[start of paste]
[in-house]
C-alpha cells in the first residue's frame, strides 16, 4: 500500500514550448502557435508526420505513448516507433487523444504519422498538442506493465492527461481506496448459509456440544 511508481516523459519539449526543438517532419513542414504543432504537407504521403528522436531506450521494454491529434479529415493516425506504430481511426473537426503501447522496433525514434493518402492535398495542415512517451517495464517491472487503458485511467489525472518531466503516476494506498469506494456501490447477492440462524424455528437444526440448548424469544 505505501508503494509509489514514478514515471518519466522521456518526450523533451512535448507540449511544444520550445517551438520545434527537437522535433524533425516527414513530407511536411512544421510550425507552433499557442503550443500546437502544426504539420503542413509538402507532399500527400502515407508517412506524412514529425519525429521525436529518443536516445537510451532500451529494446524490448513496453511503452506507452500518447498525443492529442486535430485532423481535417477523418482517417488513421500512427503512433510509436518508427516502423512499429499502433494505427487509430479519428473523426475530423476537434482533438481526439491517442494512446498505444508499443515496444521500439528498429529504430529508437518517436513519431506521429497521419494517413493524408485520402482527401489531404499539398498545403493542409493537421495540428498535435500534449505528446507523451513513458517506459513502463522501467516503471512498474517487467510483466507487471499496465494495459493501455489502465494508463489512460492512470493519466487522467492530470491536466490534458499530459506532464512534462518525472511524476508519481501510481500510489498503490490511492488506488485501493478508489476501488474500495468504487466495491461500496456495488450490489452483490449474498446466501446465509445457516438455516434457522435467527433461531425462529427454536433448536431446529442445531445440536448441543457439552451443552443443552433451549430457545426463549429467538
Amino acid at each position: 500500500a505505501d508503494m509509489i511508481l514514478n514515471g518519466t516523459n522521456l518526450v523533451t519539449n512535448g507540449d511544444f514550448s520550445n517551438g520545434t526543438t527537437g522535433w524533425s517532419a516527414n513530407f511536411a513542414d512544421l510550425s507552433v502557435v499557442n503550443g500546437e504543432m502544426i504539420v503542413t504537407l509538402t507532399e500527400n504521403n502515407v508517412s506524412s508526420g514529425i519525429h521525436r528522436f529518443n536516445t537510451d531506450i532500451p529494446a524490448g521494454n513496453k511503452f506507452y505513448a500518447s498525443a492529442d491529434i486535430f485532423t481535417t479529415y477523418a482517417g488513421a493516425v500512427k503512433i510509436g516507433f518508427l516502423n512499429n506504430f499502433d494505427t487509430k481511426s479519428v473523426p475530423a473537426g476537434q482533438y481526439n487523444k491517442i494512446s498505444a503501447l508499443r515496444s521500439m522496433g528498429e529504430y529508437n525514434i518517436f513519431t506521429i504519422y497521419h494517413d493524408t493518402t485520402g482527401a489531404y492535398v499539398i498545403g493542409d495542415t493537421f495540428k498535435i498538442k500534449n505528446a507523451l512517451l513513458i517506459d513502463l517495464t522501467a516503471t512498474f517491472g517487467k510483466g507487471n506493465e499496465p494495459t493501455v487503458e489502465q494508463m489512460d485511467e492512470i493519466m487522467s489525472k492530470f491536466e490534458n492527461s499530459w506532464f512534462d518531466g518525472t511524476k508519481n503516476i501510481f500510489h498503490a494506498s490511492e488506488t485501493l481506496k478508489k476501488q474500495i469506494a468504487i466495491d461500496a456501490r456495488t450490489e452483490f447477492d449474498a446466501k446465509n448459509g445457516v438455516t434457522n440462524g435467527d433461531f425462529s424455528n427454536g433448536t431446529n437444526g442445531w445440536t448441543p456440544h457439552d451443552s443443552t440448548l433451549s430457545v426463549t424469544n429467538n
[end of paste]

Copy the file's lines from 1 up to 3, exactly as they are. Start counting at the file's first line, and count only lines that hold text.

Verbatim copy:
[in-house]
C-alpha cells in the first residue's frame, strides 16, 4: 500500500514550448502557435508526420505513448516507433487523444504519422498538442506493465492527461481506496448459509456440544 511508481516523459519539449526543438517532419513542414504543432504537407504521403528522436531506450521494454491529434479529415493516425506504430481511426473537426503501447522496433525514434493518402492535398495542415512517451517495464517491472487503458485511467489525472518531466503516476494506498469506494456501490447477492440462524424455528437444526440448548424469544 505505501508503494509509489514514478514515471518519466522521456518526450523533451512535448507540449511544444520550445517551438520545434527537437522535433524533425516527414513530407511536411512544421510550425507552433499557442503550443500546437502544426504539420503542413509538402507532399500527400502515407508517412506524412514529425519525429521525436529518443536516445537510451532500451529494446524490448513496453511503452506507452500518447498525443492529442486535430485532423481535417477523418482517417488513421500512427503512433510509436518508427516502423512499429499502433494505427487509430479519428473523426475530423476537434482533438481526439491517442494512446498505444508499443515496444521500439528498429529504430529508437518517436513519431506521429497521419494517413493524408485520402482527401489531404499539398498545403493542409493537421495540428498535435500534449505528446507523451513513458517506459513502463522501467516503471512498474517487467510483466507487471499496465494495459493501455489502465494508463489512460492512470493519466487522467492530470491536466490534458499530459506532464512534462518525472511524476508519481501510481500510489498503490490511492488506488485501493478508489476501488474500495468504487466495491461500496456495488450490489452483490449474498446466501446465509445457516438455516434457522435467527433461531425462529427454536433448536431446529442445531445440536448441543457439552451443552443443552433451549430457545426463549429467538
Amino acid at each position: 500500500a505505501d508503494m509509489i511508481l514514478n514515471g518519466t516523459n522521456l518526450v523533451t519539449n512535448g507540449d511544444f514550448s520550445n517551438g520545434t526543438t527537437g522535433w524533425s517532419a516527414n513530407f511536411a513542414d512544421l510550425s507552433v502557435v499557442n503550443g500546437e504543432m502544426i504539420v503542413t504537407l509538402t507532399e500527400n504521403n502515407v508517412s506524412s508526420g514529425i519525429h521525436r528522436f529518443n536516445t537510451d531506450i532500451p529494446a524490448g521494454n513496453k511503452f506507452y505513448a500518447s498525443a492529442d491529434i486535430f485532423t481535417t479529415y477523418a482517417g488513421a493516425v500512427k503512433i510509436g516507433f518508427l516502423n512499429n506504430f499502433d494505427t487509430k481511426s479519428v473523426p475530423a473537426g476537434q482533438y481526439n487523444k491517442i494512446s498505444a503501447l508499443r515496444s521500439m522496433g528498429e529504430y529508437n525514434i518517436f513519431t506521429i504519422y497521419h494517413d493524408t493518402t485520402g482527401a489531404y492535398v499539398i498545403g493542409d495542415t493537421f495540428k498535435i498538442k500534449n505528446a507523451l512517451l513513458i517506459d513502463l517495464t522501467a516503471t512498474f517491472g517487467k510483466g507487471n506493465e499496465p494495459t493501455v487503458e489502465q494508463m489512460d485511467e492512470i493519466m487522467s489525472k492530470f491536466e490534458n492527461s499530459w506532464f512534462d518531466g518525472t511524476k508519481n503516476i501510481f500510489h498503490a494506498s490511492e488506488t485501493l481506496k478508489k476501488q474500495i469506494a468504487i466495491d461500496a456501490r456495488t450490489e452483490f447477492d449474498a446466501k446465509n448459509g445457516v438455516t434457522n440462524g435467527d433461531f425462529s424455528n427454536g433448536t431446529n437444526g442445531w445440536t448441543p456440544h457439552d451443552s443443552t440448548l433451549s430457545v426463549t424469544n429467538n